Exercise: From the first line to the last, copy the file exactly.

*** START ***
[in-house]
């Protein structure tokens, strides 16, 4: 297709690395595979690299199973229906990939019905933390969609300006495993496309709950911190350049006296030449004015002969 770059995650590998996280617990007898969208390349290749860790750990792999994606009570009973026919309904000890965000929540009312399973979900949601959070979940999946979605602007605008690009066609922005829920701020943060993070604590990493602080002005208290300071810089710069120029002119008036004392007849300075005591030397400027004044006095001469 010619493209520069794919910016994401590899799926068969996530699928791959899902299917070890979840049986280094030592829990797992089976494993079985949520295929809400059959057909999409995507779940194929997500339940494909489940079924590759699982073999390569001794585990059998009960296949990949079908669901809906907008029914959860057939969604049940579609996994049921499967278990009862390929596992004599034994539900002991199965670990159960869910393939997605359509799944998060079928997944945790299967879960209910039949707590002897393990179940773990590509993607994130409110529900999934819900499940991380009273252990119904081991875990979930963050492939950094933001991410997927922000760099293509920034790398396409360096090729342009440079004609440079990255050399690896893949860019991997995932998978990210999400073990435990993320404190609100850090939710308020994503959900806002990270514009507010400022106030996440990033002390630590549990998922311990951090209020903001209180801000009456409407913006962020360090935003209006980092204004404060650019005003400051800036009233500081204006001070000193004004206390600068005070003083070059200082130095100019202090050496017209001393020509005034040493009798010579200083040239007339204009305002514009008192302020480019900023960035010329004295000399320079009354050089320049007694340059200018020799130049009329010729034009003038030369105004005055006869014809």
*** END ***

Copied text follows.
[in-house]
């Protein structure tokens, strides 16, 4: 297709690395595979690299199973229906990939019905933390969609300006495993496309709950911190350049006296030449004015002969 770059995650590998996280617990007898969208390349290749860790750990792999994606009570009973026919309904000890965000929540009312399973979900949601959070979940999946979605602007605008690009066609922005829920701020943060993070604590990493602080002005208290300071810089710069120029002119008036004392007849300075005591030397400027004044006095001469 010619493209520069794919910016994401590899799926068969996530699928791959899902299917070890979840049986280094030592829990797992089976494993079985949520295929809400059959057909999409995507779940194929997500339940494909489940079924590759699982073999390569001794585990059998009960296949990949079908669901809906907008029914959860057939969604049940579609996994049921499967278990009862390929596992004599034994539900002991199965670990159960869910393939997605359509799944998060079928997944945790299967879960209910039949707590002897393990179940773990590509993607994130409110529900999934819900499940991380009273252990119904081991875990979930963050492939950094933001991410997927922000760099293509920034790398396409360096090729342009440079004609440079990255050399690896893949860019991997995932998978990210999400073990435990993320404190609100850090939710308020994503959900806002990270514009507010400022106030996440990033002390630590549990998922311990951090209020903001209180801000009456409407913006962020360090935003209006980092204004404060650019005003400051800036009233500081204006001070000193004004206390600068005070003083070059200082130095100019202090050496017209001393020509005034040493009798010579200083040239007339204009305002514009008192302020480019900023960035010329004295000399320079009354050089320049007694340059200018020799130049009329010729034009003038030369105004005055006869014809």